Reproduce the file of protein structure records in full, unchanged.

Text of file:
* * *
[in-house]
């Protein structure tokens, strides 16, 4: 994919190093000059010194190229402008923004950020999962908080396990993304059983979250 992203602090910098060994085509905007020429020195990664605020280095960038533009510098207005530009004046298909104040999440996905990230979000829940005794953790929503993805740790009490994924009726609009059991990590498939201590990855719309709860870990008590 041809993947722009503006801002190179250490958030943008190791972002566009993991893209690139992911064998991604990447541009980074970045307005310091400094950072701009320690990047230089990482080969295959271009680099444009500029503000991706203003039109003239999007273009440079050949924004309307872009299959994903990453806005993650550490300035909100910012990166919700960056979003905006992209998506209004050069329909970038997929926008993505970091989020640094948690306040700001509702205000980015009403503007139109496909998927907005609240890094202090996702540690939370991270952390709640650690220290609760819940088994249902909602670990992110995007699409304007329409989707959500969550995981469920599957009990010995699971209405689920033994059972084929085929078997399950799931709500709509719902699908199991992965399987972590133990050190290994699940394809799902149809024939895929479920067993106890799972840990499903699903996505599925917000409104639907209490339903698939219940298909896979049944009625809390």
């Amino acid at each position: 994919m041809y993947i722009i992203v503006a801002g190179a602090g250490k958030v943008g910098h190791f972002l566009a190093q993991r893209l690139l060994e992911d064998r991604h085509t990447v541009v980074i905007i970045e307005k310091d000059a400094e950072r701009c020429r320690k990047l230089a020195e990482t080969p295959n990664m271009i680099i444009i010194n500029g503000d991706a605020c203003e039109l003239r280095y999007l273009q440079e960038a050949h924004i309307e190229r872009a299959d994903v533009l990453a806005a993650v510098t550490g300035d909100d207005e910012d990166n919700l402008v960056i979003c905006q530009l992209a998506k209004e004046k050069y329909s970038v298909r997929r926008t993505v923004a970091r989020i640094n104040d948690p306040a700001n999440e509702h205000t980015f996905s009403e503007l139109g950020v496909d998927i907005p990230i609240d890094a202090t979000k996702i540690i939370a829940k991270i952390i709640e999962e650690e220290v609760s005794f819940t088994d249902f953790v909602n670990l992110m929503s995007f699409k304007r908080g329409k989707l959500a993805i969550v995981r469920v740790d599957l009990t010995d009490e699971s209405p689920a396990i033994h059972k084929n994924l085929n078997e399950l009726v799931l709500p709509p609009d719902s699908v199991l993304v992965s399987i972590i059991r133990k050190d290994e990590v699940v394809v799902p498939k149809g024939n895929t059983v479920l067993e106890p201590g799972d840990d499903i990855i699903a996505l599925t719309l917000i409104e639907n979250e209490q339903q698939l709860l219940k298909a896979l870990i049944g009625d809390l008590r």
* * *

[in-house]
């Protein structure tokens, strides 16, 4: 994919190093000059010194190229402008923004950020999962908080396990993304059983979250 992203602090910098060994085509905007020429020195990664605020280095960038533009510098207005530009004046298909104040999440996905990230979000829940005794953790929503993805740790009490994924009726609009059991990590498939201590990855719309709860870990008590 041809993947722009503006801002190179250490958030943008190791972002566009993991893209690139992911064998991604990447541009980074970045307005310091400094950072701009320690990047230089990482080969295959271009680099444009500029503000991706203003039109003239999007273009440079050949924004309307872009299959994903990453806005993650550490300035909100910012990166919700960056979003905006992209998506209004050069329909970038997929926008993505970091989020640094948690306040700001509702205000980015009403503007139109496909998927907005609240890094202090996702540690939370991270952390709640650690220290609760819940088994249902909602670990992110995007699409304007329409989707959500969550995981469920599957009990010995699971209405689920033994059972084929085929078997399950799931709500709509719902699908199991992965399987972590133990050190290994699940394809799902149809024939895929479920067993106890799972840990499903699903996505599925917000409104639907209490339903698939219940298909896979049944009625809390």
């Amino acid at each position: 994919m041809y993947i722009i992203v503006a801002g190179a602090g250490k958030v943008g910098h190791f972002l566009a190093q993991r893209l690139l060994e992911d064998r991604h085509t990447v541009v980074i905007i970045e307005k310091d000059a400094e950072r701009c020429r320690k990047l230089a020195e990482t080969p295959n990664m271009i680099i444009i010194n500029g503000d991706a605020c203003e039109l003239r280095y999007l273009q440079e960038a050949h924004i309307e190229r872009a299959d994903v533009l990453a806005a993650v510098t550490g300035d909100d207005e910012d990166n919700l402008v960056i979003c905006q530009l992209a998506k209004e004046k050069y329909s970038v298909r997929r926008t993505v923004a970091r989020i640094n104040d948690p306040a700001n999440e509702h205000t980015f996905s009403e503007l139109g950020v496909d998927i907005p990230i609240d890094a202090t979000k996702i540690i939370a829940k991270i952390i709640e999962e650690e220290v609760s005794f819940t088994d249902f953790v909602n670990l992110m929503s995007f699409k304007r908080g329409k989707l959500a993805i969550v995981r469920v740790d599957l009990t010995d009490e699971s209405p689920a396990i033994h059972k084929n994924l085929n078997e399950l009726v799931l709500p709509p609009d719902s699908v199991l993304v992965s399987i972590i059991r133990k050190d290994e990590v699940v394809v799902p498939k149809g024939n895929t059983v479920l067993e106890p201590g799972d840990d499903i990855i699903a996505l599925t719309l917000i409104e639907n979250e209490q339903q698939l709860l219940k298909a896979l870990i049944g009625d809390l008590r």